Cancer Causes & Control

, Volume 17, Issue 9, pp 1155–1162 | Cite as

Oral contraceptive use and risk of breast carcinoma in situ (United States)

  • Jasmeet K. Gill
  • Michael F. Press
  • Alpa V. Patel
  • Leslie BernsteinEmail author
Original paper



Our study assesses the impact of oral contraceptive use on breast carcinoma in-situ (BCIS) risk.


We conducted a population based case–control study of incident BCIS among black and white women ages 35–64 years residing in Los Angeles County. Case patients (n = 567) were newly diagnosed with BCIS and control participants (n = 614) were identified by random digit dialing between 1 March 1995 and 31 May 1998. All subjects were required to have had a mammogram in the 2 years before case diagnosis or control recruitment. Data were collected during in-person interviews. Multivariable logistic regression analyses provide estimates of odds ratios (ORs) and 95% confidence intervals (95% CIs).


Oral contraceptive use was not associated with risk of BCIS (OR = 1.04, 95% CI (0.76–1.42)). Risk did not increase with longer periods of use. No associations with BCIS risk were observed for oral contraceptive use before first term pregnancy, age at first oral contraceptive use, or for time since last use. Risk was not modified by estrogen dose, age, race, or parity.


Our results are consistent with recent results on invasive breast cancer reported for the Women’s Contraceptive and Reproductive Experiences Study and show no association between oral contraceptive use and risk of BCIS.


Breast carcinoma in situ Oral contraceptives Risk Case–control 



The authors thank Jane Sullivan-Halley for her programming assistance and all of the women who participated in the study. The following grants and contracts supported this research effort: Department of Defense U.S. Army Medical Research and Materiel Command Grant number: DAMD17-96-6156; National Institute of Child Health and Human Development Contract number: N01-HD-3-3175; National Cancer Institute Contract numbers: N01-CN-67010 and N01-PC-35139; California Department of Health Services Grant number: 050Q-8709-S1528. The collection of cancer incidence data used in this publication was supported by the California Department of Health Services as part of the statewide cancer reporting program mandated by California Health and Safety Code Section 103885. The ideas and opinions expressed herein are those of the authors, and no endorsement by the State of California, Department of Health Services is intended or should be inferred.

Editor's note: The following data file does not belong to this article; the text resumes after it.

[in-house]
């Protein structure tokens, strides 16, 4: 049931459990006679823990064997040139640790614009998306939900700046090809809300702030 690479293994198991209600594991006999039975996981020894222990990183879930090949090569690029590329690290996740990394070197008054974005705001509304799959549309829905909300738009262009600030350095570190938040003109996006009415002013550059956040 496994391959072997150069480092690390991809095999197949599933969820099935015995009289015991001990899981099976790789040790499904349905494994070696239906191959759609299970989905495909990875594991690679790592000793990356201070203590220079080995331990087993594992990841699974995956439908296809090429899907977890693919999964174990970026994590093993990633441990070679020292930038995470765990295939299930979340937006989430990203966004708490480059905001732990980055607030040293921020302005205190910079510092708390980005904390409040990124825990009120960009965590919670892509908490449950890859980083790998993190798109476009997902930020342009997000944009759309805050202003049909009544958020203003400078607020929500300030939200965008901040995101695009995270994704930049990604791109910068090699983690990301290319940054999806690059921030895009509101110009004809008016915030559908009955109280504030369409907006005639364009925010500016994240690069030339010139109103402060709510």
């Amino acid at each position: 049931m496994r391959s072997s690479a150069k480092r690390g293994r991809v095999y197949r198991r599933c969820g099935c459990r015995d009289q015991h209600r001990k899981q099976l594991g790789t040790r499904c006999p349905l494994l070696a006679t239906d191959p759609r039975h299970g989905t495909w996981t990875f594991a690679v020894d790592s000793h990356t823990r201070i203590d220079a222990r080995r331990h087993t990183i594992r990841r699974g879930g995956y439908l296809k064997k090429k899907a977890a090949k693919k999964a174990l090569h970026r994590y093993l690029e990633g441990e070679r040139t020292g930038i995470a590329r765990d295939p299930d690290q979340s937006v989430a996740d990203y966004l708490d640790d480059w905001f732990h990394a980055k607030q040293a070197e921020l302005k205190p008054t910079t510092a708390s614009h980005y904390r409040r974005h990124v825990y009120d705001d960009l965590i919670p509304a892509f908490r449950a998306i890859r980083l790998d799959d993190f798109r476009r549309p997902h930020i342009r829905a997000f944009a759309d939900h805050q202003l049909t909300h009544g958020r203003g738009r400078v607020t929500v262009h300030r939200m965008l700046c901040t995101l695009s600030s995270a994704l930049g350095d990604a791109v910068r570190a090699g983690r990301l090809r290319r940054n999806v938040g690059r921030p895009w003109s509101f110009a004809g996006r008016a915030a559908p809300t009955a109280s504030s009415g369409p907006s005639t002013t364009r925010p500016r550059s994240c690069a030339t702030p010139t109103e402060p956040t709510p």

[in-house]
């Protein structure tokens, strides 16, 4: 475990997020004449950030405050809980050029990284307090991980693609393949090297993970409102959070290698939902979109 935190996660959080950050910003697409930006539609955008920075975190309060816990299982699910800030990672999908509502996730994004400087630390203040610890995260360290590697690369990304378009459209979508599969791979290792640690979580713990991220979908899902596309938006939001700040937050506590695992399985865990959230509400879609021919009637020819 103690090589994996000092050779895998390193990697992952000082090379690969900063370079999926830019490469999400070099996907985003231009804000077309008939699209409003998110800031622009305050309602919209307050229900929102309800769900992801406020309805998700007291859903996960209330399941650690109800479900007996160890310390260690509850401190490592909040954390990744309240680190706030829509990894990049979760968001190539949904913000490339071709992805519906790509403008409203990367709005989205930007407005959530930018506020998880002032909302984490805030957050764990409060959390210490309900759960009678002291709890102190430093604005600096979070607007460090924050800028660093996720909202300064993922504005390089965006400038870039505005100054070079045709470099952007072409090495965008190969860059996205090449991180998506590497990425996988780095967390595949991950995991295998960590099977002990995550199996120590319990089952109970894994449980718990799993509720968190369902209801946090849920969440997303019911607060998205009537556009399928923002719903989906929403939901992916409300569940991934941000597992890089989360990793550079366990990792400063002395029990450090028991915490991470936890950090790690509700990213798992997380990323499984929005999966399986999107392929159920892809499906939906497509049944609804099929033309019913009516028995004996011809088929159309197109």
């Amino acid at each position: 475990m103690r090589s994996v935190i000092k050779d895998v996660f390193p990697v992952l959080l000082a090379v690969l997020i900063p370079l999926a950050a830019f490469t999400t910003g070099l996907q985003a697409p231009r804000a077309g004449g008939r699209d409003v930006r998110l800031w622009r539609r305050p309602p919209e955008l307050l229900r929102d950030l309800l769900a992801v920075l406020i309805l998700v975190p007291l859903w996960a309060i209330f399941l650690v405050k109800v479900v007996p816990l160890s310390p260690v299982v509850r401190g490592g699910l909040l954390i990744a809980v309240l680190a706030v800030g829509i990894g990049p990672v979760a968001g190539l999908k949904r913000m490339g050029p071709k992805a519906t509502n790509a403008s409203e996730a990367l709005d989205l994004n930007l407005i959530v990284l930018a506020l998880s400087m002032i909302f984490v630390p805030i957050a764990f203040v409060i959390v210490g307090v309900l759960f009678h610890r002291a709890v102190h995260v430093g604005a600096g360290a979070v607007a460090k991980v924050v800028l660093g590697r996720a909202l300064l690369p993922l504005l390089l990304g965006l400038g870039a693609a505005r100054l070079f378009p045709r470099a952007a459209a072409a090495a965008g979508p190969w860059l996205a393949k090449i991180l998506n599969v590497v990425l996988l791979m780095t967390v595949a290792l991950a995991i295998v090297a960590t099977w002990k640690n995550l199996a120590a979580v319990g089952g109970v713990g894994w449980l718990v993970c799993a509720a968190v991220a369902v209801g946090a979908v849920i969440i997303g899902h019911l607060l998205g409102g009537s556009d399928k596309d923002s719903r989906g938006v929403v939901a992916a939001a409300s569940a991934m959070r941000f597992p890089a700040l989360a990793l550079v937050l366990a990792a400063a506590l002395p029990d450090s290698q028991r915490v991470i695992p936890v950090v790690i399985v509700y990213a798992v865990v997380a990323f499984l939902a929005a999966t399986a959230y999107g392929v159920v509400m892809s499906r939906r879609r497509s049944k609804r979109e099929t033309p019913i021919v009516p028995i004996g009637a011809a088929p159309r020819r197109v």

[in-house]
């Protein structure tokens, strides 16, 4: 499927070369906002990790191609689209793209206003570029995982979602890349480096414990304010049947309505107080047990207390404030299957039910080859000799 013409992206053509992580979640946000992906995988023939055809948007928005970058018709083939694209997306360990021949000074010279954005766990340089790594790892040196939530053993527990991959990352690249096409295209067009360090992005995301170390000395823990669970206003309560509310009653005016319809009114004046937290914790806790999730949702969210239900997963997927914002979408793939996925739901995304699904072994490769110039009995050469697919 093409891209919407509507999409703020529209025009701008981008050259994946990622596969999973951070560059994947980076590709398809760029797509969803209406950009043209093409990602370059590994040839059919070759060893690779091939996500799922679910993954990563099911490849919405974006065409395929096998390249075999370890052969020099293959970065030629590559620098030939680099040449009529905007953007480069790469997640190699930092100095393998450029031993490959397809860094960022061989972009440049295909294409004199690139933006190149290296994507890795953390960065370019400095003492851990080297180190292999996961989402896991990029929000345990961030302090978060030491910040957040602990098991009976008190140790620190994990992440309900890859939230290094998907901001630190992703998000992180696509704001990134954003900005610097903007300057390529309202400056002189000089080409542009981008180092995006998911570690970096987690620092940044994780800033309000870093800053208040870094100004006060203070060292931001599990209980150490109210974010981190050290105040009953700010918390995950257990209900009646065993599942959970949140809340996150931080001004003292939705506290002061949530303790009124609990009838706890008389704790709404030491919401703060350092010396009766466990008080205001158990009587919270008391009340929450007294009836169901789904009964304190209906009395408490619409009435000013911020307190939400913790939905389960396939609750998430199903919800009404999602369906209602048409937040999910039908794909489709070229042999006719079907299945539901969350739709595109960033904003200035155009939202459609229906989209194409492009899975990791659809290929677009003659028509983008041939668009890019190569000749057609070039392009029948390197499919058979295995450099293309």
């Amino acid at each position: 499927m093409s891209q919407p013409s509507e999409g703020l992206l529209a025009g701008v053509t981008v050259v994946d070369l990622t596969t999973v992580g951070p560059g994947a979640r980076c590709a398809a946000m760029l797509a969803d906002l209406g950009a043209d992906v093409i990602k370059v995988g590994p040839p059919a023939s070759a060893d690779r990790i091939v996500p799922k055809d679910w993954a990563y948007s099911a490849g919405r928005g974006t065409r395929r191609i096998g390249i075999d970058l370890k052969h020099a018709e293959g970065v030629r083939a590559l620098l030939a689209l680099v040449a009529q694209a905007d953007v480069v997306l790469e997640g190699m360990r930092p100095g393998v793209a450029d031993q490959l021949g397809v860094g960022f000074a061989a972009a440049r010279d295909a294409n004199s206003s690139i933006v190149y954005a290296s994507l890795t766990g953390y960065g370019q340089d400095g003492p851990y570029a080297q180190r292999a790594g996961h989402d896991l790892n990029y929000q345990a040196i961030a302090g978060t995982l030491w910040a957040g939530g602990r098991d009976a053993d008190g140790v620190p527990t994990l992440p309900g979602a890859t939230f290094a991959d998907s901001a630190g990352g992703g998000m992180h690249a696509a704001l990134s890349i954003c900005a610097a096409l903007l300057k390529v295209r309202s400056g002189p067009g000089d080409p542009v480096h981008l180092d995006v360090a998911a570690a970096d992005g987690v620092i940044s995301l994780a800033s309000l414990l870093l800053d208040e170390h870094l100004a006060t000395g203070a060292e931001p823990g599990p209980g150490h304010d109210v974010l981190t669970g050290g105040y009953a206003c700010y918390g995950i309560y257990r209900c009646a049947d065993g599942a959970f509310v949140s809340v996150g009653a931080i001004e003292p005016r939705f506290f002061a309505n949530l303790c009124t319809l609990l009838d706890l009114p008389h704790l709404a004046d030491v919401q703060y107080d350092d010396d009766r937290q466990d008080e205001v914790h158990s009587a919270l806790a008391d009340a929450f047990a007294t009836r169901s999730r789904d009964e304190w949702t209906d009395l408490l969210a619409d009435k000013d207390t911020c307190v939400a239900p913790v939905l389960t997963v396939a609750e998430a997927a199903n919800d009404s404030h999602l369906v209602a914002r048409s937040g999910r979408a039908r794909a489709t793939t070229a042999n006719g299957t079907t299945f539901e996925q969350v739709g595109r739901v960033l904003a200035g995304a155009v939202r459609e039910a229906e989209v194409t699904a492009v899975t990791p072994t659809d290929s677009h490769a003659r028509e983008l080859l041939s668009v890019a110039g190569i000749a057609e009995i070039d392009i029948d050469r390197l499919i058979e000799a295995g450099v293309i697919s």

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Copyright information

© Springer Science+Business Media B.V. 2006

Authors and Affiliations

  • Jasmeet K. Gill
    • 1
  • Michael F. Press
    • 2
  • Alpa V. Patel
    • 3
  • Leslie Bernstein
    • 4
    Email author
  1. 1.Etiology Program, Cancer Research Center of HawaiiUniversity of HawaiiHonoluluUSA
  2. 2.Department of Pathology and Norris Comprehensive Cancer CenterKeck School of Medicine of the University of Southern CaliforniaLos AngelesUSA
  3. 3.Department of Epidemiology and Surveillance ResearchAmerican Cancer SocietyAtlantaUSA
  4. 4.Department of Preventive Medicine and Norris Comprehensive Cancer CenterKeck School of Medicine of the University of Southern CaliforniaLos AngelesUSA

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